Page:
Pre-Med   II
V        V V
Pink panthers
Editor, The Ubyssey:
Once again, through the
device of the famous "Cun-
ing Stunt", the Pink Panthers have treated the academic
community to a significant
form of socio-academic comment. They have drawn our
flagging, often misdirected
attention to some educational, political, or social inadequacy or injustice previously
unperceived by any but the
astute engineers.
The smearing of incendiary
material in the foyer and
lavatories of the college library, so too the liberation of
a number of chickens in the
study areas,  has  proven  the
depth   of   social  conscience
and conscious of the EUS.
—Hasn't it?
We personally cannot see
the point, merely the disruption of studies for the academic faculties. We can only
see the obvious danger of incendiaries. We do miss the
significance.
—Don't we?
Let's face it, only one girl
was burned, merely ruining
her blouse, and she was,
after all, only slightly injured. We must look deeper
than this for the hard core
of purpose inherent in Cunning Stunts.
For the information and
edification of us out-of-tune
academicians, we request a
rational explanation of this
latest engineering coup. It
must have a rational explanation.
BARRY  L. WILSON
Arts II
•JU *JU •£•
The TR4 Myth
Editor, The Ubyssey:
This is an open letter to
Mr. Michael Hunter (famed
TR4 driver) and to all those
other souls who might be
laboring under the misconception that the TR4 is the
"greatest car ever made".
(Ubyssey, Thurs. Feb. 4).
I would like to call Mr.
Hunter's attention to the fact
that at 6:30 Sunday evening
Jan. 31 — the final day of
the Thunderbird Rally — the
ONLY cars remaining on the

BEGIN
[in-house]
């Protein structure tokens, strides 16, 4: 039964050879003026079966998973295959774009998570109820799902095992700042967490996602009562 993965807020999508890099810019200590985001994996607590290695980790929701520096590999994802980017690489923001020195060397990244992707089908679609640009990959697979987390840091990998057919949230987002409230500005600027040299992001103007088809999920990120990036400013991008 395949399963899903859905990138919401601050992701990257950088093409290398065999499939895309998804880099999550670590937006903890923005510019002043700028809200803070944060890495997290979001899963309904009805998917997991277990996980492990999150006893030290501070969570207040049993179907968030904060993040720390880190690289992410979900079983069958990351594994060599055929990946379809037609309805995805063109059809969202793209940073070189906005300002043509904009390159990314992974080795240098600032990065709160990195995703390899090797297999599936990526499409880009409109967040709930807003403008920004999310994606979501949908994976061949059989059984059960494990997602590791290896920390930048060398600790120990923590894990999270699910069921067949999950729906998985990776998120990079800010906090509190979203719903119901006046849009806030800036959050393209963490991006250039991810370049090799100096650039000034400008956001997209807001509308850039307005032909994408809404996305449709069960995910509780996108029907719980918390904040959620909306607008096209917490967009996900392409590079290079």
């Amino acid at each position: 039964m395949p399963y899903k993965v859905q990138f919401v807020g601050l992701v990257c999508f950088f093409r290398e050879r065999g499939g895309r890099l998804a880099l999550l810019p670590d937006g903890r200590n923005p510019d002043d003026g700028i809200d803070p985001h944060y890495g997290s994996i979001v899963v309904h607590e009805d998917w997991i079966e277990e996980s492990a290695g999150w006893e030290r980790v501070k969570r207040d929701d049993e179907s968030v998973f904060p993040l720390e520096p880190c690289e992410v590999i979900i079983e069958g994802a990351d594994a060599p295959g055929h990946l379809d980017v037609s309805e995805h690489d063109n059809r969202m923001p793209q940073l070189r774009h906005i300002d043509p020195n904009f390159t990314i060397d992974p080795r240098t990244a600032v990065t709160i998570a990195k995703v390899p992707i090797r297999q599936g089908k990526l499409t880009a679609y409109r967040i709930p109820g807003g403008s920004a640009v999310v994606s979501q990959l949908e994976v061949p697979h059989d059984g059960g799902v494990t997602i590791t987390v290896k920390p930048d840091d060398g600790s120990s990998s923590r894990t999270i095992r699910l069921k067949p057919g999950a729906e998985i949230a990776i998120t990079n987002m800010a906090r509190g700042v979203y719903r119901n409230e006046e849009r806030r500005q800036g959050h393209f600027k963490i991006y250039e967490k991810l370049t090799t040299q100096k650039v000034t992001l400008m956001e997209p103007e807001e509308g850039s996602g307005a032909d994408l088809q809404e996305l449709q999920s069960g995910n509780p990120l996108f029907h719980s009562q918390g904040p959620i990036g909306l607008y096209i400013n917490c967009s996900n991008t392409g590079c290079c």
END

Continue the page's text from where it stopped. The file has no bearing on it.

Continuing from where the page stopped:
rally route (or off it as the
case was) were two of Mr.
Hunter's "greatest cars" and
two of its predecessor, the
TR3. (One of which was nose
down over a ten foot bank.)
Hallelujah — what an incongruous end for the greatest cars ever made.
R. XZ. COOK
Eng.  Ill
' ■*?!■' 'Jw>£-!,
^'■^^<**%V«%'iX -
fc5l*?~Ttlei35 bj, r«*Htn
ckan^e me.
mummuiMi Thursday, February 11, 1965
THE     UBYSSEY
Page 5
Far-out festival brewed
6 months in modern minds
. . . pinned
Bi-loyal
frat rat
in at last
By BOB BURTON
Saturday 18 pledges
were initiated into Sigma
Chi Fraternity at UBC.
One of the new frat-
rats is a Ubyssey reporter—me.
Ubyssey reporters are
very anti-fraternity. I was
no exception.
I was reared in a very
Victorian home. I thought
sex and drinking were
dirty and evil, so, naturally, I thought fraternities were dirty and evil.
Since I was a typical
fraternity-hating Ubyssey
reporter, I was told to
rusrTtne trats and expose
them for the nasty, evil
things they are.
My chance for glory—
a spy for the Ubyssey.
So I rushed.
I received bids! They
wanted me! A Ubyssey
reporter, a social leper.
So I pledged.
And I went to the
drunken and debauched
frat parties. But they
weren't even as drunken
and debauched as Ubyssey parties.
My newspaper friends
would greet me in the
halls and Ubyssey office:
"Hey, Frat-rat; drunken
Frat-boy!"
And disbelievers in
other fraternities would
whisper: "You're a spy
for the Ubyssey . . when
are you going to depledge
and write your distorted